- When milling along the length of the acrylic, only move the x axis. When milling along the width of the piece, only move along the y axis.
- Each pass should be no more than -0.05” in depth. Therefore multiple passes must be done in order to mill off the edges. You can keep track of the coordinates by using the mill’s monitor by pressing the button DRO. Use the air hose to clear the debris off of the end mill. Do not mill the entire edge off in one pass, the acrylic will shatter!
- The bottom of the end mill should be below the bottom surface of the acrylic before performing a finishing pass.
Step 4: Rejoice in the Beautifully Milled Acrylic Edges!
Now peel off the paper from one side of the acrylic sheet!
Step 5: Engraving the Acrylic: Part I
Warning I: This is a detailed guide as to how to operate a NC Mill. For novices, an NC Mill is a numerically controlled mill (featured above), which allows the user to program and create tool path functions. Materials commonly milled on this machine are wood, plastic, aluminum and steel. Skim through this part of the tutorial if you already have experience in operating this mill or if you're using a different tool for engraving.
Warning II: I am not a machinist, simply a student advisor for a lab that has had extensive training on each of these machines. The speeds, feeds and advice I post are from my experience as to what has and hasn't worked for my projects. If you would like a more thorough understanding and advice from professionals please look at the link below. Also, feel free to critique and comment on my advice/instructions since I'm always looking for new ways to improve my skill set!
- First, change the end mill to a 1/4” ball end mill and place the collet in the spindle. Please refer to this website for more detailed instructions as to how to choose your speeds and feeds for an end mill based on the size of your acrylic and geometry to be milled: https://othermachine.co/support/materials/acrylic/.
- Next clear any existing program by pressing the Clear Program button circled above.
Step 6: Engraving the Acrylic: Part II
- To begin entering a program, start by pressing TOOL and then inputting your tool diameter (0.25”).
- Ignore the rest of the options and then click USE.
Step 7: Engraving the Acrylic: Part III
- Clamp down your acrylic similar to that when manually milling. If you are only engraving a small depth into a piece, the support material underneath the acrylic is unnecessary. However, if you plan to mill slots, holes, or other geometries that will go through the acrylic, a support piece is necessary.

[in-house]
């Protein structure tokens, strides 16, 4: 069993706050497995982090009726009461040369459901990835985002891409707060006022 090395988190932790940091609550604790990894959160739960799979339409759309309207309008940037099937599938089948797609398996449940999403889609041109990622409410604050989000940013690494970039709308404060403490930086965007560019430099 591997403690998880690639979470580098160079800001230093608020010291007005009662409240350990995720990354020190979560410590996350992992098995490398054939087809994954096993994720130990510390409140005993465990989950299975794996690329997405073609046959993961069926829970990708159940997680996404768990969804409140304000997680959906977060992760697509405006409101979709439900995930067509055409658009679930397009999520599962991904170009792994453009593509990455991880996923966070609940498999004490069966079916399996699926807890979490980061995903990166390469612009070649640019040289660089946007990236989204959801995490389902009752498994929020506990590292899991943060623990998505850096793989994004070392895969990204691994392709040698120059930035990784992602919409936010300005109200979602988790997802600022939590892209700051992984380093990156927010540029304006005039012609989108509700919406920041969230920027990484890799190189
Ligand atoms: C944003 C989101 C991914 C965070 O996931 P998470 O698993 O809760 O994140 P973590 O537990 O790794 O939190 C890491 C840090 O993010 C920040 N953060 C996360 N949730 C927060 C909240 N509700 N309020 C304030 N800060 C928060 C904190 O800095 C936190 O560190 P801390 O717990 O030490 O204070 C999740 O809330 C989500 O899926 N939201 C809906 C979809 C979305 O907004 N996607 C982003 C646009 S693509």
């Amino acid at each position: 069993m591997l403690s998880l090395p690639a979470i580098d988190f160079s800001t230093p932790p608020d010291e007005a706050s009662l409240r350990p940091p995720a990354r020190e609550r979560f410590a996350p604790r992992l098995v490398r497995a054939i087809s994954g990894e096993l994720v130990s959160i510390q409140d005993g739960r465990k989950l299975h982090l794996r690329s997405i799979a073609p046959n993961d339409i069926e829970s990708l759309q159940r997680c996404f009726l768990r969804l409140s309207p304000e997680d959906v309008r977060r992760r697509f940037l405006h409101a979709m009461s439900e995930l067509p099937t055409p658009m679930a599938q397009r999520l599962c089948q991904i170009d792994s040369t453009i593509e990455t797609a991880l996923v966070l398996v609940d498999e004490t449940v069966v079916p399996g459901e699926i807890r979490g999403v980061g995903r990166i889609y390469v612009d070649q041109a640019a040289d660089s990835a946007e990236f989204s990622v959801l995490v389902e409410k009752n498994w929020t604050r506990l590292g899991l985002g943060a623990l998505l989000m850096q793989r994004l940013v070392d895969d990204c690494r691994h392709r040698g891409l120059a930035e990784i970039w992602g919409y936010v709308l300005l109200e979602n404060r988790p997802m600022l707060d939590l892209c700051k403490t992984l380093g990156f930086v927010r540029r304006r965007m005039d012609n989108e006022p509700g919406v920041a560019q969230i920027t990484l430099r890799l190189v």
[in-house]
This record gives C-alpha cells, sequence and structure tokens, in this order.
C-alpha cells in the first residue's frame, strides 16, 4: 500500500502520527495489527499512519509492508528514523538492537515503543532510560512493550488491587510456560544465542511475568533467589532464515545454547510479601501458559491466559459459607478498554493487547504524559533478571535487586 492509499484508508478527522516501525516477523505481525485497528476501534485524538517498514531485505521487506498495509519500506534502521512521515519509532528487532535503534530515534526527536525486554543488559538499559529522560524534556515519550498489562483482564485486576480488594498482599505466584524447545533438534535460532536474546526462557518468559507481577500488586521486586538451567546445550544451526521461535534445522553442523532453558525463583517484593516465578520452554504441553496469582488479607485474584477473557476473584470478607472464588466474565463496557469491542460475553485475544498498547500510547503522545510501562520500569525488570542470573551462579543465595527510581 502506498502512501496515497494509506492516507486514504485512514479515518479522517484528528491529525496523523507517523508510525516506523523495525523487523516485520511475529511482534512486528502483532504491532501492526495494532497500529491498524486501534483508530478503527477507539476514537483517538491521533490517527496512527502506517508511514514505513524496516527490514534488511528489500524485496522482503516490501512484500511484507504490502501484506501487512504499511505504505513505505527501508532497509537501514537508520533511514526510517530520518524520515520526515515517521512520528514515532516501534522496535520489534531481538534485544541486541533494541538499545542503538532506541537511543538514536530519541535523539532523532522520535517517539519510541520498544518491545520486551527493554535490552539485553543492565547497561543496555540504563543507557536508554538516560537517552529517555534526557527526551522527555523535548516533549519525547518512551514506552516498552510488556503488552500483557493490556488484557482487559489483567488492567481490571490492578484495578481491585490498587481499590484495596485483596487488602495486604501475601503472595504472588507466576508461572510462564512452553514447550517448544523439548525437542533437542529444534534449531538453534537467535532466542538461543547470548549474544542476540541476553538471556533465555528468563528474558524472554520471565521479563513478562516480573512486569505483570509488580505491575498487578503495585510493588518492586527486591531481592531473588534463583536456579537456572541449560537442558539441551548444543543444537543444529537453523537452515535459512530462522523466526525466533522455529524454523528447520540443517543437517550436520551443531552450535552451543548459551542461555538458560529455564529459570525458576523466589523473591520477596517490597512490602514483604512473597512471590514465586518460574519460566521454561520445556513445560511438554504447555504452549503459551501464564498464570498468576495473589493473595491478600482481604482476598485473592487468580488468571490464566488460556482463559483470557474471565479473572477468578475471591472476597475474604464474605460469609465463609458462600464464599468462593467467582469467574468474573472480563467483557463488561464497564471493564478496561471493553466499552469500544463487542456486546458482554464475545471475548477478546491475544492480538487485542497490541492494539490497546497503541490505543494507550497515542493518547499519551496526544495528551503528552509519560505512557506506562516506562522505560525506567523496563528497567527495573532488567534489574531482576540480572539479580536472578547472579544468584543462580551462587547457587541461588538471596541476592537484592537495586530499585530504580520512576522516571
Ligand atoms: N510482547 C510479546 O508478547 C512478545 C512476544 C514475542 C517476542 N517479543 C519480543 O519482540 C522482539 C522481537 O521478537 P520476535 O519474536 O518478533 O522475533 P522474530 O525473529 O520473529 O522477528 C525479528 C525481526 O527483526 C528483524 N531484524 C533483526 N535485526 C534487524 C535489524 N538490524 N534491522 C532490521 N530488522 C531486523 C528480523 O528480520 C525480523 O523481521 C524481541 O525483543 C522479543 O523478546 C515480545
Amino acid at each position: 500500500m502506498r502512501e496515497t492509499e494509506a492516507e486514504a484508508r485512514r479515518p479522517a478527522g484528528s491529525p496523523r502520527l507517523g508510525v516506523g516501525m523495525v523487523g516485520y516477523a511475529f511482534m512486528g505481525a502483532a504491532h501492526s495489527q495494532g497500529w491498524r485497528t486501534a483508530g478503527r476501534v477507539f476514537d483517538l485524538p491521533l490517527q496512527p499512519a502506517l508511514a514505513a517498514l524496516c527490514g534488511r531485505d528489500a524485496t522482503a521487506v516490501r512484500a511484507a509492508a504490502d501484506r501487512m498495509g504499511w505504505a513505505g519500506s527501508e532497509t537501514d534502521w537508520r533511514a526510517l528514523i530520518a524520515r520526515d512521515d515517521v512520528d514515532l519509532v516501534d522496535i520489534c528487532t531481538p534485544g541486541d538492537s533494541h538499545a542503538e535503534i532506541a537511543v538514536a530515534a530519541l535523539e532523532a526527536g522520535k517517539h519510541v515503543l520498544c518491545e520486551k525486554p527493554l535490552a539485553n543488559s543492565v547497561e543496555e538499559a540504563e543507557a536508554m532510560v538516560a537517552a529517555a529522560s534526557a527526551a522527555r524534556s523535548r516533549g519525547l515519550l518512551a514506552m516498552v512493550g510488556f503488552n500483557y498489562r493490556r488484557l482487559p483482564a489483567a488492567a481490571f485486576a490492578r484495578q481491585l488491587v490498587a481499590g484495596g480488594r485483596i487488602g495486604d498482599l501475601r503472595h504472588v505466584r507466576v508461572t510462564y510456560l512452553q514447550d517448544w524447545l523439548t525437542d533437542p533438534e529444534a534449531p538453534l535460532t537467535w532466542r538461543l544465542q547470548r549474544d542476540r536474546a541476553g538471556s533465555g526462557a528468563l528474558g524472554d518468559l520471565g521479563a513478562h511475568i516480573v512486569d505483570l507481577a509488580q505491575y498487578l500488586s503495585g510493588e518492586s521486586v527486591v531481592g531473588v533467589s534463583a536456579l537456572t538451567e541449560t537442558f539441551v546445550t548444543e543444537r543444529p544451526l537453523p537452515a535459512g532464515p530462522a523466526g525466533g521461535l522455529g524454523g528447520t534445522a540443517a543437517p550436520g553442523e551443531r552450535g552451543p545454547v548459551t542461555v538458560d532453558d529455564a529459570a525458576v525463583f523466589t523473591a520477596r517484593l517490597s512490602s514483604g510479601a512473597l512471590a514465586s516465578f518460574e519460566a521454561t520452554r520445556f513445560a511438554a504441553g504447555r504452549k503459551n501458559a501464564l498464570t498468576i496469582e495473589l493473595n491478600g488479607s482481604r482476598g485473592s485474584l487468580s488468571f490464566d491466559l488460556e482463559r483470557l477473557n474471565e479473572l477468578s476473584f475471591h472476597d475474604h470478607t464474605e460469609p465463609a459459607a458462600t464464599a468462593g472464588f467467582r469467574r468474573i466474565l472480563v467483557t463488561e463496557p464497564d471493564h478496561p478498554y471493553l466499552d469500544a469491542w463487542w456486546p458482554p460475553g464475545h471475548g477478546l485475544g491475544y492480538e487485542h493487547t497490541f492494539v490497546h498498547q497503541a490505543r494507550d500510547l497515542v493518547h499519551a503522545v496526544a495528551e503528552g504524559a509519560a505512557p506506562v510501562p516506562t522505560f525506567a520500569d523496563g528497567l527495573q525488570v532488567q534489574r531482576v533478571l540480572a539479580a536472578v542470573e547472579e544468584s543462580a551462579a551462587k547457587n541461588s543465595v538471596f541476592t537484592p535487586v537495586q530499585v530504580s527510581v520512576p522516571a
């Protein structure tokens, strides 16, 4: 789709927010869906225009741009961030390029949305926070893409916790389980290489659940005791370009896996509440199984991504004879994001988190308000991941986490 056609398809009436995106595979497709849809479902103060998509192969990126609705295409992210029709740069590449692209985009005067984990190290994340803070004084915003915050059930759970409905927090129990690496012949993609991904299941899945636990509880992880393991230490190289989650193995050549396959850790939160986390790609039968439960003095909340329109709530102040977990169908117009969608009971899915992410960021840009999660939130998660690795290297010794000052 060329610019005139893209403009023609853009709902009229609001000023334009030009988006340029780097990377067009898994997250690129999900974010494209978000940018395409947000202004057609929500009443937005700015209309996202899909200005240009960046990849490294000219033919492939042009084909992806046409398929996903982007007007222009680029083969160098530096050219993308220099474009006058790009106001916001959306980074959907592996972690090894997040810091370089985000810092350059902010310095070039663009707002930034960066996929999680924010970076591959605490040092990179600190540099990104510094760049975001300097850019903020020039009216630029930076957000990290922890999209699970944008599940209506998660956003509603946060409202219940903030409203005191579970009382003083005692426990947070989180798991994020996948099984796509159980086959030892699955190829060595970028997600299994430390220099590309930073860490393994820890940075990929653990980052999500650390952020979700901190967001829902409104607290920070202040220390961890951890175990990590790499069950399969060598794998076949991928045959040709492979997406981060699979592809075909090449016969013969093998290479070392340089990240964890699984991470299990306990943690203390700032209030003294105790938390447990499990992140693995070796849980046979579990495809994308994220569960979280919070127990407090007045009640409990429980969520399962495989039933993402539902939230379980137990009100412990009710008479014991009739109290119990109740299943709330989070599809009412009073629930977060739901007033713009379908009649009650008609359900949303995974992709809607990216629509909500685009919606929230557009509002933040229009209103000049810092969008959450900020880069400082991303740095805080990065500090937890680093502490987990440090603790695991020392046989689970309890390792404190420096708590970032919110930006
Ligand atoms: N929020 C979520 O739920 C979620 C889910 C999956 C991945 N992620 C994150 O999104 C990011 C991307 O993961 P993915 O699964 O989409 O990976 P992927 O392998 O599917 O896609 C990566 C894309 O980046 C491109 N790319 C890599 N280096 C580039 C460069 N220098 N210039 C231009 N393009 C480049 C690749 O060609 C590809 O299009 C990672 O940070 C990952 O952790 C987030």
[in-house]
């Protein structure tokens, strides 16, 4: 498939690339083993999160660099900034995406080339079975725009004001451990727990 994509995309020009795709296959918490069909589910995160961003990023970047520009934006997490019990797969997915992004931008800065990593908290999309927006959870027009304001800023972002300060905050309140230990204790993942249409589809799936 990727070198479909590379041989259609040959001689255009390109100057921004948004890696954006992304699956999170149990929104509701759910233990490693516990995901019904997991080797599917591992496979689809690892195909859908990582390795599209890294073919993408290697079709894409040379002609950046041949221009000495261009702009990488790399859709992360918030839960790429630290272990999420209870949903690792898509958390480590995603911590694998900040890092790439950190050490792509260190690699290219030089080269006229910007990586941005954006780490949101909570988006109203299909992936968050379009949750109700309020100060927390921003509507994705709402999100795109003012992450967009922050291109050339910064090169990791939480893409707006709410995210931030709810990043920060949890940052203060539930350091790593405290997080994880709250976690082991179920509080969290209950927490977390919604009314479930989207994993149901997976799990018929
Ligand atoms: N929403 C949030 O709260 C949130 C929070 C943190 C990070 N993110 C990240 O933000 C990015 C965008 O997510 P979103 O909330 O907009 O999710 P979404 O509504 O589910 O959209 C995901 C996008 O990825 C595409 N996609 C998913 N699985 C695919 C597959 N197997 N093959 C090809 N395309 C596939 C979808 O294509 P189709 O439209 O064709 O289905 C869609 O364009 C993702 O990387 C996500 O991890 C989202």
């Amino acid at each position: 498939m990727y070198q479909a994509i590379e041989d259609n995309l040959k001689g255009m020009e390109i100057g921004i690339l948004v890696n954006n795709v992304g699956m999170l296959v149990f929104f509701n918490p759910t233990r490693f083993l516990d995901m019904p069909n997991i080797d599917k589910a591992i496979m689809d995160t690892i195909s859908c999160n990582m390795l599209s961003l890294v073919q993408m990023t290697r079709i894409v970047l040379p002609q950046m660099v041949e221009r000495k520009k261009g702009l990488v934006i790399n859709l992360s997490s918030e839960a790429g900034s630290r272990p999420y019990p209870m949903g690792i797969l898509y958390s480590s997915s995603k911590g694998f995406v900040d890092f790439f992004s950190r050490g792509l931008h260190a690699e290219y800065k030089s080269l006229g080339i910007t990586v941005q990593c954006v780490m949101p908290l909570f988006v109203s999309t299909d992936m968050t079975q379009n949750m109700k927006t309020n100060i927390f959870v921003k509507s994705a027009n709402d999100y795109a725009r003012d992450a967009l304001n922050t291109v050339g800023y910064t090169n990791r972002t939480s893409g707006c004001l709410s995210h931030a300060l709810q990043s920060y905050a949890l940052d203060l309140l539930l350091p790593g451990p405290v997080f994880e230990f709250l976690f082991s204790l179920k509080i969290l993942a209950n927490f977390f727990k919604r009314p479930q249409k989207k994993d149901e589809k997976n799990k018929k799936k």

- We find the origin by pressing the button DRO. This will take us to the next screen, which displays the x, y, and z coordinates.
- Choose the leftmost, bottom corner to be the origin of the acrylic. Zero each axis by placing the end mill against the left edge of the acrylic. Press DATUM and then press X=0. Next press USE. Since we want the origin to be the center of the end mill, move the end mill above the acrylic in the positive x direction about the length of the radius of your edge finder.
- Press DATUM once again and zero the x-axis.
- Choose the next side of the acrylic, front-most edge, and place the end mill against it. Press DATUM and then press Y=0. Next press USE. Since we want the origin to be the center of the end mill, move the end mill above the acrylic in the positive y direction about the length of the radius of your edge finder.
- For the Z-axis, place the end mill a hair length above the acrylic. One can do this by using the cigarette paper trick. Instead of using cigarette paper, take a piece of computer paper, apply oil to the surface and place it on the acrylic. Take the end mill and lower it until it is touching the paper. You can tell that it is above the piece if you tug at the paper and it does not entirely come off or if you turn on the spindle and the paper gets caught on the end mill. I do not recommend turning on the spindle when finding the z-axis manually unless you are experienced. The piece of paper is about 0.001” and therefore once the sweet spot has been found we can set the z-axis to -.001” to find Z=0.
- Make sure that you are satisfied with the z retract and once your are done with this process, press the button PGM labeled with the blue circle.
Step 8: Engraving the Acrylic: Part IV
- Once your origin has been established, press MORE OPTIONS until you find ENGRAVE LINE.
- Depending on where you position your clamps and how large your acrylic piece is, place in the necessary compensation needed to move the spindle along the x and y axes to avoid those regions. Due to the way my acrylic was set up, I used 0.5” of compensation along the x-axis and 1” of compensation along the y-axis.